The four areas of intervention under this project are as follows:

    1. Screening: Embed widespread screening of depression and suicidality in healthcare settings including primary care practices. The Blueprint for Health Medical Home practices to enhance their screening regarding suicidality by using Patient Health Questionnaire (PHQ) questions about depression and suicidal thoughts in Primary care settings.
    2. Assessment: For those patients who screen positive to then do an enhanced screening/severity assessments regarding severity of suicidality e.g. Columbia Suicide Severity Rating Scale (CSSRS). Support Blueprint’s community health teams to help patients access appropriate treatment with the local DAs for individuals who screen as needing an intervention
    3. Suicide focused/ competent treatment: Support Designated Agency (DA) pilot sites to access training in modalities specifically about care for the suicidal person:
      • Counselling about Access to Lethal Means (CALM)
      • Assist DA pilot sites to train clinicians in using Collaborative Assessment and Management of Suicide (CAMS) which includes an online initial training followed by a learning collaborative style continuous education on CAMS. Build capacity for ongoing training in Vermont by developing a Train the Trainer model
      • Reinforce use of Cognitive Behavioral Therapy and Dialectical Behavioral Therapy as the best treatment practices for problems commonly associated with suicidality such as depressive disorders, anxiety disorders and personality disorders. The CAMS methodology is complimentary to these treatments methods.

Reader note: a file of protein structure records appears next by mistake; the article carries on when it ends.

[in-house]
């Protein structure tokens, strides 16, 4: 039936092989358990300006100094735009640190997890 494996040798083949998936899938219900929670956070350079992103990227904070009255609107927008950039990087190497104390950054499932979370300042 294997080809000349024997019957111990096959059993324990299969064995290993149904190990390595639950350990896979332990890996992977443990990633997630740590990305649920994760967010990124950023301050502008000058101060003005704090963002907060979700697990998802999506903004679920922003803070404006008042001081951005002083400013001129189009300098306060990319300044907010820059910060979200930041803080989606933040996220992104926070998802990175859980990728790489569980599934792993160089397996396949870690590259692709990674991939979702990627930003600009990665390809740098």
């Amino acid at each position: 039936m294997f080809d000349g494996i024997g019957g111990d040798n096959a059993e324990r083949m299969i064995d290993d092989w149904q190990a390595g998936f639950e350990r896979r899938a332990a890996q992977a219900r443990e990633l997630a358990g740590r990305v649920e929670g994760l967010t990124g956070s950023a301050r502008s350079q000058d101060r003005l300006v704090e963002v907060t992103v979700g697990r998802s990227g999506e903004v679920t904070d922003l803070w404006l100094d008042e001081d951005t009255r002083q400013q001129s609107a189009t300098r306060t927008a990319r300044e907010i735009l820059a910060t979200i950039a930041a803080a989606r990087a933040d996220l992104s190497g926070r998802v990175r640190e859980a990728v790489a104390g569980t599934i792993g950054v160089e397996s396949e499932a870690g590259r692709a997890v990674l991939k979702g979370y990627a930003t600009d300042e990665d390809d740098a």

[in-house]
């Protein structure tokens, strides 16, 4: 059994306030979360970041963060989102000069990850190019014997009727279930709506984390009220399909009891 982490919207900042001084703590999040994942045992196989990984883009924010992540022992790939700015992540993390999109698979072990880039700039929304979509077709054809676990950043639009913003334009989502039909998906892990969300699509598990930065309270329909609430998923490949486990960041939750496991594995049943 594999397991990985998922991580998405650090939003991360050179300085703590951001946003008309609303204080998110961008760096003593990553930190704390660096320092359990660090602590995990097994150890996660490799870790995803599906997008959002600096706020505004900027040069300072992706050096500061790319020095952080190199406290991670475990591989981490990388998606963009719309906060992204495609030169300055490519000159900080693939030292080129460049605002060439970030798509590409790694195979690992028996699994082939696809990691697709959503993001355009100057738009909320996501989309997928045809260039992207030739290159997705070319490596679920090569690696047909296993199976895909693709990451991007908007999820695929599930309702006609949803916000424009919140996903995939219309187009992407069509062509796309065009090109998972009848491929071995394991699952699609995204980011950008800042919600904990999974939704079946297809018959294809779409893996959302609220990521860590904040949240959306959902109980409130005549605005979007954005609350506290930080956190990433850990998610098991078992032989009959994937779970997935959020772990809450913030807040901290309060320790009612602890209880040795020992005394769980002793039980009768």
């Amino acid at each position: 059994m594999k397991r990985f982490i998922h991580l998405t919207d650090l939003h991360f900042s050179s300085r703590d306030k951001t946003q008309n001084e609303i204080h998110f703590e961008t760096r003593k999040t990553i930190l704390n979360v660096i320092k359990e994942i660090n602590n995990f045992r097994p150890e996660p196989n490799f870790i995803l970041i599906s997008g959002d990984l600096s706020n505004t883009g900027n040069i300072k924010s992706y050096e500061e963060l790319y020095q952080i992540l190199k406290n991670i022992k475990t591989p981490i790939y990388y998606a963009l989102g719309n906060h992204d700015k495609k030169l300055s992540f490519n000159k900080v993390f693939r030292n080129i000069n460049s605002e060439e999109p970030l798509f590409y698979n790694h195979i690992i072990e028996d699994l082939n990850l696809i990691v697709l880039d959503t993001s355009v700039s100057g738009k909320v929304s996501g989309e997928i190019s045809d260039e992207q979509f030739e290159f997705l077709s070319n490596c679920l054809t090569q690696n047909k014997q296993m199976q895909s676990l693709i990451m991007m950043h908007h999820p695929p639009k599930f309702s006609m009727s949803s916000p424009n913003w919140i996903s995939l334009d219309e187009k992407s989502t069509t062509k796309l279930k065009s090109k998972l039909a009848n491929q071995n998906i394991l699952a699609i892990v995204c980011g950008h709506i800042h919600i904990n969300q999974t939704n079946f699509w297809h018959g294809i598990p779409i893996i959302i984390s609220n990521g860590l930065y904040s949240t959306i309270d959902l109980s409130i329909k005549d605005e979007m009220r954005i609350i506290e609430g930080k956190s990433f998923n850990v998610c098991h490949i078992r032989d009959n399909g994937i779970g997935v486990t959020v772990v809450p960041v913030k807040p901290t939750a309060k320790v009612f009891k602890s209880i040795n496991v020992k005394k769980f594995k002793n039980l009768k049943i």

• Roll training out to providers outside of the DAs: Community Health Teams, therapists embedded in Medical Homes, etc.
    4. Follow-up: Partner with the inpatient psychiatric units as well as emergency rooms at hospitals to develop and send caring letters after a person who had suicidal thoughts is discharged from their facility. Designated Agency Crisis Centers to develop and send caring letters after a person who had suicidal thoughts is discharged from the hospital.


    Similar to statewide efforts, local partners are using data to drive local strategy. For regional data on mental health indicators, check out our Public Health Data Explorer.

    Why Is This Important?

    This indicator is part of Healthy Vermonters 2020 (the State Health Assessment) that documents the health status of Vermonters at the start of the decade and the population health indicators and goals that will guide the work of public health through 2020. Click here for more information.